Each year, the U.S. Coast Guard performs thousands of search and rescue missions at sea. In situations where every minute matters, it is critical to have the most efficient ocean modeling data and algorithms at hand.
Researchers at Virginia Tech are part of a multi-institutional group using mathematical techniques with ocean models and experiments to better understand near-surface flow patterns and hidden flow structures. With more accurate modeling data, response teams can better predict the search area grid from the air, and reduce emergency response time when lives are on the line.
Throughout this study, published in Nature Communications on May 26, the research team has uncovered hidden transient attracting profiles – or TRAPs – in ocean-surface velocity data. These transient attracting profiles act as short-term collection zones for all floating objects, debris as well as persons in the water. When incorporated into search and rescue algorithms, the locations of the TRAPs give a more accurate prediction on regions to focus search efforts.
“From the moment they are alerted that someone is lost, search and rescue teams use sophisticated software to try to pinpoint the last known location in the water, factor in how much time has passed, and make their best prediction on how far they have drifted,” said Shane Ross, professor in the Kevin T. Crofton Department of Aerospace and Ocean Engineering. “By improving the modeling of drifting objects in unsteady currents, search teams will have more efficient probability computations that enable them to set a tighter search grid and make faster, safer rescues.”
Current flow models used in search and rescue operations factor in ocean dynamics, weather prediction, and in-situ observations, such as self-locating datum marker buoys deployed from air. According to the research team, even with high-resolution ocean models and improved weather prediction, search and rescue planning is still based on conventional practices, and rescuers rely on their hunches as much as sophisticated prediction tools.
Computational tools can predict how particles or objects are transported and reveal areas of the flow where drifting objects are likely to converge. In engineering terms, these patterns are called Lagrangian coherent structures. Unfortunately, calculating Lagrangian structures can often be time-consuming and computationally expensive.
For use in disaster response scenarios, transient attracting profiles are easily interpreted and can be computed and updated instantaneously from snapshots of ocean velocity data. This eliminates very expensive and timely computation, especially when short-time predictions are critically important in search and rescue. After six hours, the likelihood of rescuing people alive drops significantly.
In order to prove the predictive influence of transient attracting profiles in coastal waters ?— or identify the regions where objects or people are most likely to accumulate over a two- to three-hour period of time ?— the research team conducted multiple field experiments off the coast of Martha’s Vineyard in Massachusetts.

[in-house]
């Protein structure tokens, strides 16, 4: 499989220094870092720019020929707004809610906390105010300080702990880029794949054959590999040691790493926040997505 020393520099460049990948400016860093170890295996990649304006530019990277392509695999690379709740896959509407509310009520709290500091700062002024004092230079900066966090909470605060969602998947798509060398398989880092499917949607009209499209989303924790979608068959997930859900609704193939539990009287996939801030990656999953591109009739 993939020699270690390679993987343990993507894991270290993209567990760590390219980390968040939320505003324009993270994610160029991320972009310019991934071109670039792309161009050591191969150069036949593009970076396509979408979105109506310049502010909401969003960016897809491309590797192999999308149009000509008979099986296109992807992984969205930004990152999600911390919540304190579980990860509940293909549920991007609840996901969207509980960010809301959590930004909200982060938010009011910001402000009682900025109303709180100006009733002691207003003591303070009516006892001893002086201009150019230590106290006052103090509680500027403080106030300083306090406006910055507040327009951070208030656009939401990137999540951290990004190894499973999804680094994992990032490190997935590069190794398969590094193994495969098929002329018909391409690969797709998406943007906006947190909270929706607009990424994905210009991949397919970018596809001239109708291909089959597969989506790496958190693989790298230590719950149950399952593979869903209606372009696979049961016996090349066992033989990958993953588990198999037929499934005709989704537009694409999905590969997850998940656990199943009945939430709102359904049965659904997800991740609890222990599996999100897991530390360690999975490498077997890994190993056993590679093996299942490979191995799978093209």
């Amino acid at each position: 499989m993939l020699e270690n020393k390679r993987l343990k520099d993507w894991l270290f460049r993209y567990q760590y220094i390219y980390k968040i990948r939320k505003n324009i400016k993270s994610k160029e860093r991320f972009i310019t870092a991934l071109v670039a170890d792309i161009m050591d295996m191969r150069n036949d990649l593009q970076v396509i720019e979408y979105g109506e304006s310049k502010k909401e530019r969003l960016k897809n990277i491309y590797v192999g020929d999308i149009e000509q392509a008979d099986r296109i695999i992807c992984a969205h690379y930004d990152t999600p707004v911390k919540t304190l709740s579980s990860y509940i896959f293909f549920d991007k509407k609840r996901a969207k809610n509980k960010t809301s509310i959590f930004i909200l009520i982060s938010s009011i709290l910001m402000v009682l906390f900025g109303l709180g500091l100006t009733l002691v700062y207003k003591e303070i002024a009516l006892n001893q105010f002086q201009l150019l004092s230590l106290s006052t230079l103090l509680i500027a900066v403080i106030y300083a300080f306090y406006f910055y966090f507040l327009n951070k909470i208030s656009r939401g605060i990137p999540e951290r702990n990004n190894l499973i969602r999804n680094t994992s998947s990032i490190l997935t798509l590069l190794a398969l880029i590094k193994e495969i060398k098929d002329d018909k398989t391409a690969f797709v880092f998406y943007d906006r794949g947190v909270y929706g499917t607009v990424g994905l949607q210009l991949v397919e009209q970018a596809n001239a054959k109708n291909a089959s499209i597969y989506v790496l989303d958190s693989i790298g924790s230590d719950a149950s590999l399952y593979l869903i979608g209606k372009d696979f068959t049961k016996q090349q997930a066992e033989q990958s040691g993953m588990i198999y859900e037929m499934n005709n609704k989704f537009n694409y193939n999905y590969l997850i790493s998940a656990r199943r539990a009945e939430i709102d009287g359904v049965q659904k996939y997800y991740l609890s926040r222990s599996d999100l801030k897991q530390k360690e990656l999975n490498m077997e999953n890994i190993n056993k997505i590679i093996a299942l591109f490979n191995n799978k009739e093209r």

Using both Coastal Ocean Dynamics Experiment drifters and 180-pound OSCAR Water Rescue Training manikins, targets were released around areas of predicted transient attracting profiles with GPS tracking devices that reported location every five minutes. Even without accounting for wind-drag or inertial effects, the researchers observed that the TRAPs invariably attracted the floating drifters and manikins in the water over a two- to three-hour period.
Identifying transient attracting profiles on ocean surface velocity data can also have significant impact on the containment of environmental disasters, such as catastrophic oil spills. TRAPs provide critical information for environmental hazard response teams and have the potential to limit the spread of toxic materials and reduce damaging impact on the surrounding ecological systems.
The study is the result of a $2.8 million National Science Foundation grant focused on specific methods for the prediction, mitigation, and response to environmental flow hazards. Leading the published multi-institutional study is the School of Engineering and Applied Sciences at Harvard University. Joining Harvard and Virginia Tech are investigators from Massachusetts Institute of Technology, UCLA, Woods Hole Oceanographic Institution, the U.S. Coast Guard Office of Search and Rescue, and ETH Zurich.
Ross, one of the five co-principal investigators on the National Science Foundation project, collaborated at Virginia Tech with colleagues David Schmale, professor in the School of Plant and Environmental Sciences, and Craig Woolsey, professor in the Department of Aerospace and Ocean Engineering. Javier Gonzalez-Rocha, a doctoral candidate in aerospace and ocean engineering, and Alejandro Sosa, a recent graduate of the aerospace and ocean engineering program, also contributed to the research team and field studies.
Ross has a number of sponsored research projects focusing on the complex motion in flows, including a National Science Foundation study forecasting the spread of contaminants in the ocean, floodwaters, or atmosphere, and a study sponsored by the U.S. Department of Agriculture on the transport of pollen from genetically engineered switchgrass and hemp. He is also the past recipient of a National Science Foundation CAREER award in 2012 to study engineering tools to understand and predict fluid motions.
— Jama Green